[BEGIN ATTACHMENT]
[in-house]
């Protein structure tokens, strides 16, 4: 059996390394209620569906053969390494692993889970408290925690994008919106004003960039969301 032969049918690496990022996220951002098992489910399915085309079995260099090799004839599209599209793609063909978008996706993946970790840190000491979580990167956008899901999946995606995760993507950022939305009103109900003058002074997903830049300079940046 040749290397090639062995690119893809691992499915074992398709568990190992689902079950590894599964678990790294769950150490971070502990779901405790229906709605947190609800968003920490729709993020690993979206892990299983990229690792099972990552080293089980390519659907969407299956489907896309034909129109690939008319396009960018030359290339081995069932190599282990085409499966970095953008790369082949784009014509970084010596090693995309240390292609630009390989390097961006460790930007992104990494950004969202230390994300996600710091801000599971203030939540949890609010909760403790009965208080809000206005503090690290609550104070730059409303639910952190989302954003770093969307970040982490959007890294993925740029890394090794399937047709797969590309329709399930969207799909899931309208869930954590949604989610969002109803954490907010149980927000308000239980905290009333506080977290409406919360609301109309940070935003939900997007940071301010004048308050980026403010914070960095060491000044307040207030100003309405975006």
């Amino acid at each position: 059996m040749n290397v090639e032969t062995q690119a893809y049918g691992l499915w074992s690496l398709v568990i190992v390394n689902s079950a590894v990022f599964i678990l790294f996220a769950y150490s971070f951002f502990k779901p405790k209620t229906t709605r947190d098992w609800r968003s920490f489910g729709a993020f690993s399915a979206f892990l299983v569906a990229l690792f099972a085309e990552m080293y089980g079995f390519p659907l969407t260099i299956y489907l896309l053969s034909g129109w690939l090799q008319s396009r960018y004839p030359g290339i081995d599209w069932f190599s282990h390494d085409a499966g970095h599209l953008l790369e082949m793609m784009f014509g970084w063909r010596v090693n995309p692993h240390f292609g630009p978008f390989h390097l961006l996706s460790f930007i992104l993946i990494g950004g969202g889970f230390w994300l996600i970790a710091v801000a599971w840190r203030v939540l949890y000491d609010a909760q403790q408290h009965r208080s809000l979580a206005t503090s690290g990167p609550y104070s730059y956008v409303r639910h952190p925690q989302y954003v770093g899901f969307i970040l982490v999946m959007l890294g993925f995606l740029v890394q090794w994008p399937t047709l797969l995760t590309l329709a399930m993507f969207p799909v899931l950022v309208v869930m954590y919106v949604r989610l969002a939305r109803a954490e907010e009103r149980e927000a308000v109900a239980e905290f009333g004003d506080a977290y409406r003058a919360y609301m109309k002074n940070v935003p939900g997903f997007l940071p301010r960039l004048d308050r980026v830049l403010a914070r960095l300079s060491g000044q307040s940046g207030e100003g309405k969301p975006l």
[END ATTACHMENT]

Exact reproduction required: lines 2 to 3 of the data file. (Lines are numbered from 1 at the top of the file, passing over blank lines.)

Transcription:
């Protein structure tokens, strides 16, 4: 059996390394209620569906053969390494692993889970408290925690994008919106004003960039969301 032969049918690496990022996220951002098992489910399915085309079995260099090799004839599209599209793609063909978008996706993946970790840190000491979580990167956008899901999946995606995760993507950022939305009103109900003058002074997903830049300079940046 040749290397090639062995690119893809691992499915074992398709568990190992689902079950590894599964678990790294769950150490971070502990779901405790229906709605947190609800968003920490729709993020690993979206892990299983990229690792099972990552080293089980390519659907969407299956489907896309034909129109690939008319396009960018030359290339081995069932190599282990085409499966970095953008790369082949784009014509970084010596090693995309240390292609630009390989390097961006460790930007992104990494950004969202230390994300996600710091801000599971203030939540949890609010909760403790009965208080809000206005503090690290609550104070730059409303639910952190989302954003770093969307970040982490959007890294993925740029890394090794399937047709797969590309329709399930969207799909899931309208869930954590949604989610969002109803954490907010149980927000308000239980905290009333506080977290409406919360609301109309940070935003939900997007940071301010004048308050980026403010914070960095060491000044307040207030100003309405975006």
């Amino acid at each position: 059996m040749n290397v090639e032969t062995q690119a893809y049918g691992l499915w074992s690496l398709v568990i190992v390394n689902s079950a590894v990022f599964i678990l790294f996220a769950y150490s971070f951002f502990k779901p405790k209620t229906t709605r947190d098992w609800r968003s920490f489910g729709a993020f690993s399915a979206f892990l299983v569906a990229l690792f099972a085309e990552m080293y089980g079995f390519p659907l969407t260099i299956y489907l896309l053969s034909g129109w690939l090799q008319s396009r960018y004839p030359g290339i081995d599209w069932f190599s282990h390494d085409a499966g970095h599209l953008l790369e082949m793609m784009f014509g970084w063909r010596v090693n995309p692993h240390f292609g630009p978008f390989h390097l961006l996706s460790f930007i992104l993946i990494g950004g969202g889970f230390w994300l996600i970790a710091v801000a599971w840190r203030v939540l949890y000491d609010a909760q403790q408290h009965r208080s809000l979580a206005t503090s690290g990167p609550y104070s730059y956008v409303r639910h952190p925690q989302y954003v770093g899901f969307i970040l982490v999946m959007l890294g993925f995606l740029v890394q090794w994008p399937t047709l797969l995760t590309l329709a399930m993507f969207p799909v899931l950022v309208v869930m954590y919106v949604r989610l969002a939305r109803a954490e907010e009103r149980e927000a308000v109900a239980e905290f009333g004003d506080a977290y409406r003058a919360y609301m109309k002074n940070v935003p939900g997903f997007l940071p301010r960039l004048d308050r980026v830049l403010a914070r960095l300079s060491g000044q307040s940046g207030e100003g309405k969301p975006l």